Asylum seekers wait in detention for interviews with officers from U.S. Citizenship and Immigration Services who are specially trained in evaluating cases under asylum law. Those interviews last about two hours and are usually conducted by phone.

Some detention facilities have asylum officers stationed in them, particularly those that house families, because children are not allowed to be detained beyond 20 days.

Unaccompanied children go through a slightly different process. Asylum officers interview them in person and make the first determination of whether they get asylum. If the officer does not grant asylum, then the child tries again in immigration court.

What does the law say?

Under asylum law, an individual must have suffered persecution or fear suffering persecution because of race, religion, nationality, political opinion or membership in a particular social group.

The “because of” is important — even if the person faces legitimate death threats at home, that person might not win an asylum case if he or she cannot show it is for one of these reasons. (There are other types of protections that have different requirements, such as the United Nations Convention against Torture, that people can ask for as well.)

How this part of the law applies to Central Americans fleeing gang violence, in particular, is still up for legal debate and has evolved over time.

Asylum officers look for whether applicants’ stories are consistent, detailed and plausible based on country conditions, and they run security checks in a variety of government databases.

They check for histories that could bar an applicant from asylum, such as war crimes, persecuting others or other particularly violent or serious crimes.

Supervisors review every credible-fear decision before it’s sent to the asylum seeker.

For asylum officers, it’s a high-pressure situation, said Michael Knowles, president of the local immigration officers union.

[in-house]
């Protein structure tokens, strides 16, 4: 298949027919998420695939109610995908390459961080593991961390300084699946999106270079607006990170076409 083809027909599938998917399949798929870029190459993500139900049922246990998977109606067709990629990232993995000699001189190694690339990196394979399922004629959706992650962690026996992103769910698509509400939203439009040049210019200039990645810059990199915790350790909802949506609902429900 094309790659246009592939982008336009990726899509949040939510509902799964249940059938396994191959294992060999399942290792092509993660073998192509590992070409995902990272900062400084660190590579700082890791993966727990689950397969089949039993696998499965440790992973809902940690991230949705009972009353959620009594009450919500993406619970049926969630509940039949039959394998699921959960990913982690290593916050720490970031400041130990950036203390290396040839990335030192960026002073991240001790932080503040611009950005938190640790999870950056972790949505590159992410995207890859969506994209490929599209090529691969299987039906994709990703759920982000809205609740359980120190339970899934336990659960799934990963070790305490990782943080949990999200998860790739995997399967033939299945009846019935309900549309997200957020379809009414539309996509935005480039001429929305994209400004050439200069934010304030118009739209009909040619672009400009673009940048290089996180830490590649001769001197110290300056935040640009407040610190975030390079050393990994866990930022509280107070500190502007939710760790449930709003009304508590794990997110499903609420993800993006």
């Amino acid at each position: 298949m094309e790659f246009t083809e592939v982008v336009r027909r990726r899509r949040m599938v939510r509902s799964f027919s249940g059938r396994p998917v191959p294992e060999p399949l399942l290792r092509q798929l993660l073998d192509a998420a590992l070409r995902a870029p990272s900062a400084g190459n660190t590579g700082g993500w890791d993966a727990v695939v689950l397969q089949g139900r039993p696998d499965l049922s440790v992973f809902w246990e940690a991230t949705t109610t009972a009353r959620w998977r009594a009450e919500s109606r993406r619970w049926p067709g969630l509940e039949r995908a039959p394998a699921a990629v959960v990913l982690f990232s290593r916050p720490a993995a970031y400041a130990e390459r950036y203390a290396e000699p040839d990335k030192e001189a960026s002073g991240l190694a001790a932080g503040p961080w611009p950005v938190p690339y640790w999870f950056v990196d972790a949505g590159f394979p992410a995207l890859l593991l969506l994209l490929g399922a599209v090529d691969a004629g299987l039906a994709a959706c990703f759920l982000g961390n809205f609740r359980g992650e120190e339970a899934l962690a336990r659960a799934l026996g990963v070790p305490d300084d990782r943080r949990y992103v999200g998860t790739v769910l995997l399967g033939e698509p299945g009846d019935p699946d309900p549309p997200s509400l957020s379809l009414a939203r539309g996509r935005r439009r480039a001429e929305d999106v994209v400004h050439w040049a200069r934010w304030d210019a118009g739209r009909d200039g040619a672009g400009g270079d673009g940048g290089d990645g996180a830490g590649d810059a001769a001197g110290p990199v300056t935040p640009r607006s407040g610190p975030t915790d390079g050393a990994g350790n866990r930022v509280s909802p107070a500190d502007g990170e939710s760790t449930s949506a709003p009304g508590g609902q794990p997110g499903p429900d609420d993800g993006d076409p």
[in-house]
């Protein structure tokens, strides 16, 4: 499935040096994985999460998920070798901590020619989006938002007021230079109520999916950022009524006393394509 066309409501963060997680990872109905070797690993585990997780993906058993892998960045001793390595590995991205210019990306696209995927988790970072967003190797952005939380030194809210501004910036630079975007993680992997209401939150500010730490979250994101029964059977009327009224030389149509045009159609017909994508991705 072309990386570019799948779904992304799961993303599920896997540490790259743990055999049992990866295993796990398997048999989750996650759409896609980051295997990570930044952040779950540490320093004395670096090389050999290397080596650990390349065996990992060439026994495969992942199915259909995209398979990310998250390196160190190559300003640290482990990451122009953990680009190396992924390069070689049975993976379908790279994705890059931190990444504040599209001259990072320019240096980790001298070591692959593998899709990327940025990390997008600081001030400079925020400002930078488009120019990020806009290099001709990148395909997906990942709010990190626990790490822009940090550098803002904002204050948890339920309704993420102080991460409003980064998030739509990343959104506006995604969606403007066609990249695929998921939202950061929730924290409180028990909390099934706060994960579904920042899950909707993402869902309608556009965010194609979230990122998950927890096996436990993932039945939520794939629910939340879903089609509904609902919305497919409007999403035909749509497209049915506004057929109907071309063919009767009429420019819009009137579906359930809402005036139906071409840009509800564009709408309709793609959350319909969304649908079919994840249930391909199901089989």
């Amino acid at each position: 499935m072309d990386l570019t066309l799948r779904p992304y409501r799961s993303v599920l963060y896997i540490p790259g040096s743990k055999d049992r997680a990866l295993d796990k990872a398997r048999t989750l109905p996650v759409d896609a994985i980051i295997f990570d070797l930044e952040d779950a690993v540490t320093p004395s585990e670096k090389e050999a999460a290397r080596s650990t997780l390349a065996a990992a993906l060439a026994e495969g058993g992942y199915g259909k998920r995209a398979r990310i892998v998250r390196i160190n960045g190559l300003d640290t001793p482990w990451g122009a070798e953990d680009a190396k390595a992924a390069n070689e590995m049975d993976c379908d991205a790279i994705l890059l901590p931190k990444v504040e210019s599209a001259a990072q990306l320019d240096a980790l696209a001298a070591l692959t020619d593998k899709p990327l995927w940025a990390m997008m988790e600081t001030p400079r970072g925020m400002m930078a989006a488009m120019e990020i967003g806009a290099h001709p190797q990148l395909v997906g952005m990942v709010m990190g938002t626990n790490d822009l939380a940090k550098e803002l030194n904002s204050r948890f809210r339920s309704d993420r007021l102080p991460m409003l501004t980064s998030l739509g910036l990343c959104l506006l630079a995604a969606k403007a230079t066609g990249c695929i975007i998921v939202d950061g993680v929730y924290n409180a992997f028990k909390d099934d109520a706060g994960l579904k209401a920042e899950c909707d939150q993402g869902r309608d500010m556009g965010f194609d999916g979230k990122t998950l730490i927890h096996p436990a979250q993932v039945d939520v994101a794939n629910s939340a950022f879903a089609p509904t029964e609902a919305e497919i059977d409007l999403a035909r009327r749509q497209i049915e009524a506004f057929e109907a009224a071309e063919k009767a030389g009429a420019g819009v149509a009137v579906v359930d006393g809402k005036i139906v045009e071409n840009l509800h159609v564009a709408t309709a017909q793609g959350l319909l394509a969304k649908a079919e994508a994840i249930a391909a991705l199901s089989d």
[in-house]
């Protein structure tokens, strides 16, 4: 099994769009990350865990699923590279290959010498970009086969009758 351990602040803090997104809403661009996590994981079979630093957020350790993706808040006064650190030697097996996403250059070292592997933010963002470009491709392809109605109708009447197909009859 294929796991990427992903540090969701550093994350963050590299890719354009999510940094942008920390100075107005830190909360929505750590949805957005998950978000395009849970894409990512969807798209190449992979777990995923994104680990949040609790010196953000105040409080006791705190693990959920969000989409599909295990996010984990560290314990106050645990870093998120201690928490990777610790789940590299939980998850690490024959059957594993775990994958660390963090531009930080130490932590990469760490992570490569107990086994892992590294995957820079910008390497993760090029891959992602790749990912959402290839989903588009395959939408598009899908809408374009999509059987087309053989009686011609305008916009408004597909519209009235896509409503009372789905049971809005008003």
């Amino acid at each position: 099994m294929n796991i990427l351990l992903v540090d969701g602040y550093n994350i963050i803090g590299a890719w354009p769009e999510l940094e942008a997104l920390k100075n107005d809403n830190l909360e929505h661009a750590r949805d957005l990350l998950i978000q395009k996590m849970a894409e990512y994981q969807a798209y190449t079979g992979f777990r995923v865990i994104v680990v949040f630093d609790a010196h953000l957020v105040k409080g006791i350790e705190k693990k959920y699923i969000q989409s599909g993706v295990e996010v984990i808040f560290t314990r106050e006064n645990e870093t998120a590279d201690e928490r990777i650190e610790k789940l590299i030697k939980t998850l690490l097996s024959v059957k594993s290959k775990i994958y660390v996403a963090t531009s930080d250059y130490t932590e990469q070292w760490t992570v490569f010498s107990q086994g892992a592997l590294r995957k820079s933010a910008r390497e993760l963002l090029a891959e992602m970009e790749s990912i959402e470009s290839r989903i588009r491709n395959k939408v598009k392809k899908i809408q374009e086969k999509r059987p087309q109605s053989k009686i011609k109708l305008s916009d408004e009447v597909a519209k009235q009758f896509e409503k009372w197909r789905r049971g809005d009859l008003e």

“The outcome of an officer’s decision is very consequential. For the person granted asylum, it is a new lease on life, a chance to recover after having lost everything. For the failed asylum seeker, it’s not just, ‘Oh darn, I didn’t get my visa,’ but, ‘Oh darn, I’m going to have to go back to the place I ran away from,’ ” Knowles said.

“There’s also the high stakes of national security,” he said. “By carefully adjudicating these cases, we ensure the integrity of the program.”

The union would like to see more resources and more officers hired, especially with pressure to clear the backlog while adding more security checks. The union has also been critical of reports that some asylum seekers are turned back at the border.

“If they’re coming to seek asylum, they need to be given due process,” Knowles said. “We shouldn’t be impeded from doing our job, and those applicants should not be impeded from having their cases heard.”

People who are not found to have credible fear can have that decision reviewed by an immigration judge.

After someone gets a positive credible-fear finding, he or she receives a “Notice to Appear,” a document that schedules that person for immigration court.

The person at this point can request to be released from detention. Those who are released may be required to pay a bond or wear an ankle monitor. Under the Trump administration, most remain in custody, and even under the Obama administration, many asylum seekers spent the entire process locked up.

At the first hearing with an immigration judge, the asylum seeker receives an asylum application as well as a list of free and low-cost attorneys.

Morrissey writes for the San Diego Union-Tribune.